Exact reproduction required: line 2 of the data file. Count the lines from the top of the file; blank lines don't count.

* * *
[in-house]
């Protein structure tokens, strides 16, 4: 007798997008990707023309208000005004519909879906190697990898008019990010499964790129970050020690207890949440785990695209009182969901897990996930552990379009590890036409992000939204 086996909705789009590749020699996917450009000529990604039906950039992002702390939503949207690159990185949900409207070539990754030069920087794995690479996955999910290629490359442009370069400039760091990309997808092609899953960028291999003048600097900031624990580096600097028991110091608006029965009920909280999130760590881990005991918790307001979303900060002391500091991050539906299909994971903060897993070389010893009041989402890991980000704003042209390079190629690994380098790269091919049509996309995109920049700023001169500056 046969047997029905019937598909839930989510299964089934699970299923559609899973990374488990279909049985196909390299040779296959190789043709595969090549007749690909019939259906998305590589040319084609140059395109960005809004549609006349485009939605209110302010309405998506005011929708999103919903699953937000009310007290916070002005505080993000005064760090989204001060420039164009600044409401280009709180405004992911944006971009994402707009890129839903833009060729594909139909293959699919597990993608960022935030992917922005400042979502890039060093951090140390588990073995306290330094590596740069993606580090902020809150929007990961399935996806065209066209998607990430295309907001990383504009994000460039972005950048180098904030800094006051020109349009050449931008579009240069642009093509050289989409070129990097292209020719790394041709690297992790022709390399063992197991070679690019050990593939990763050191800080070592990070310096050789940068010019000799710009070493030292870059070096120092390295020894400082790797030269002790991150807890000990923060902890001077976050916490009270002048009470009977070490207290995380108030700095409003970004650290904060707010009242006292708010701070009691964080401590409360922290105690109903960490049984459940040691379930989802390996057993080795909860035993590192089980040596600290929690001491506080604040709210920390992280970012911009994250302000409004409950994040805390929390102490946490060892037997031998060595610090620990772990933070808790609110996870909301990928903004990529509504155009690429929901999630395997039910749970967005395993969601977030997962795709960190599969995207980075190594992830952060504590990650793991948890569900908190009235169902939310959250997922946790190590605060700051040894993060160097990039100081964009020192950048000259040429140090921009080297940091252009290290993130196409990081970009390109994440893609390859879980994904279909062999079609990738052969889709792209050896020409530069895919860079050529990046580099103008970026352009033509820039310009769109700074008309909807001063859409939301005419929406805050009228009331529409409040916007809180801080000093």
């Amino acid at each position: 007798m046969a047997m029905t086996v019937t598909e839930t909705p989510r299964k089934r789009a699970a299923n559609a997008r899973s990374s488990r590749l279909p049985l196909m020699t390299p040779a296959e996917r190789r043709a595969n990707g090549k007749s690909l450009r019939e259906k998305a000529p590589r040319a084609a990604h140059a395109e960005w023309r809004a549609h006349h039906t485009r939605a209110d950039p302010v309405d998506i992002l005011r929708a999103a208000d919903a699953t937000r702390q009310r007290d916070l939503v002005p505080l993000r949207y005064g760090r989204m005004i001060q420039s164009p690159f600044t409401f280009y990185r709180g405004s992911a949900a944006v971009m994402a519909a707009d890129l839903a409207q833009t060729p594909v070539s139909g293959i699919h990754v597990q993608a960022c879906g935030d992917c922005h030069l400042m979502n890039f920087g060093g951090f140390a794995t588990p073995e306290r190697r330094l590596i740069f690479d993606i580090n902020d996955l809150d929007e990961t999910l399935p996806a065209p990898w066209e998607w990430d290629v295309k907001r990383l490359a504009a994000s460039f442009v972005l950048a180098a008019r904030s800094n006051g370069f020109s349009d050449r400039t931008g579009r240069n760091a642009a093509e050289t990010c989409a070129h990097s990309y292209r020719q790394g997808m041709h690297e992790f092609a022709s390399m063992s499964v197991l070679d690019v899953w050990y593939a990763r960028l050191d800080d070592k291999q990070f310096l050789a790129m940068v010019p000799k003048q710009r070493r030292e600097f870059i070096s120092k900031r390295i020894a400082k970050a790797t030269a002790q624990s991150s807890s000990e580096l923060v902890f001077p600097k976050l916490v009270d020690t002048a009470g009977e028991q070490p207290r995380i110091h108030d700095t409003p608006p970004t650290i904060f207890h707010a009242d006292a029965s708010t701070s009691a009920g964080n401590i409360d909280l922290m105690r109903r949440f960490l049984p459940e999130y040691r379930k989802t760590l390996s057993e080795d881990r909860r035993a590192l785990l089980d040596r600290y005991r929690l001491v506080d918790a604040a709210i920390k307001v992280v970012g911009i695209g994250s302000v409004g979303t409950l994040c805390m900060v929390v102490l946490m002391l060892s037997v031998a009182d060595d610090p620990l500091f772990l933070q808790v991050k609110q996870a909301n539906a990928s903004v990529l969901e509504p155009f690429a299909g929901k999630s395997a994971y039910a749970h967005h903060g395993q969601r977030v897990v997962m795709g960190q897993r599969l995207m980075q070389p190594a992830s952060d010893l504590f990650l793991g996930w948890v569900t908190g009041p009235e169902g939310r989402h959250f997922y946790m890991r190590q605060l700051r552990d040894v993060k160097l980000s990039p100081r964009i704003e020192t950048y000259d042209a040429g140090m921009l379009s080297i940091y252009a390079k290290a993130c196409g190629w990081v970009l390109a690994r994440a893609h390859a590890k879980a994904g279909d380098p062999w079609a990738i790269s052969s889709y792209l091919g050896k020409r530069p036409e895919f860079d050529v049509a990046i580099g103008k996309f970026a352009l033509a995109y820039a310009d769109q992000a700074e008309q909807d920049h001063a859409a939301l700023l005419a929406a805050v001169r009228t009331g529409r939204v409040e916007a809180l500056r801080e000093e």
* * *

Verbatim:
């Protein structure tokens, strides 16, 4: 007798997008990707023309208000005004519909879906190697990898008019990010499964790129970050020690207890949440785990695209009182969901897990996930552990379009590890036409992000939204 086996909705789009590749020699996917450009000529990604039906950039992002702390939503949207690159990185949900409207070539990754030069920087794995690479996955999910290629490359442009370069400039760091990309997808092609899953960028291999003048600097900031624990580096600097028991110091608006029965009920909280999130760590881990005991918790307001979303900060002391500091991050539906299909994971903060897993070389010893009041989402890991980000704003042209390079190629690994380098790269091919049509996309995109920049700023001169500056 046969047997029905019937598909839930989510299964089934699970299923559609899973990374488990279909049985196909390299040779296959190789043709595969090549007749690909019939259906998305590589040319084609140059395109960005809004549609006349485009939605209110302010309405998506005011929708999103919903699953937000009310007290916070002005505080993000005064760090989204001060420039164009600044409401280009709180405004992911944006971009994402707009890129839903833009060729594909139909293959699919597990993608960022935030992917922005400042979502890039060093951090140390588990073995306290330094590596740069993606580090902020809150929007990961399935996806065209066209998607990430295309907001990383504009994000460039972005950048180098904030800094006051020109349009050449931008579009240069642009093509050289989409070129990097292209020719790394041709690297992790022709390399063992197991070679690019050990593939990763050191800080070592990070310096050789940068010019000799710009070493030292870059070096120092390295020894400082790797030269002790991150807890000990923060902890001077976050916490009270002048009470009977070490207290995380108030700095409003970004650290904060707010009242006292708010701070009691964080401590409360922290105690109903960490049984459940040691379930989802390996057993080795909860035993590192089980040596600290929690001491506080604040709210920390992280970012911009994250302000409004409950994040805390929390102490946490060892037997031998060595610090620990772990933070808790609110996870909301990928903004990529509504155009690429929901999630395997039910749970967005395993969601977030997962795709960190599969995207980075190594992830952060504590990650793991948890569900908190009235169902939310959250997922946790190590605060700051040894993060160097990039100081964009020192950048000259040429140090921009080297940091252009290290993130196409990081970009390109994440893609390859879980994904279909062999079609990738052969889709792209050896020409530069895919860079050529990046580099103008970026352009033509820039310009769109700074008309909807001063859409939301005419929406805050009228009331529409409040916007809180801080000093």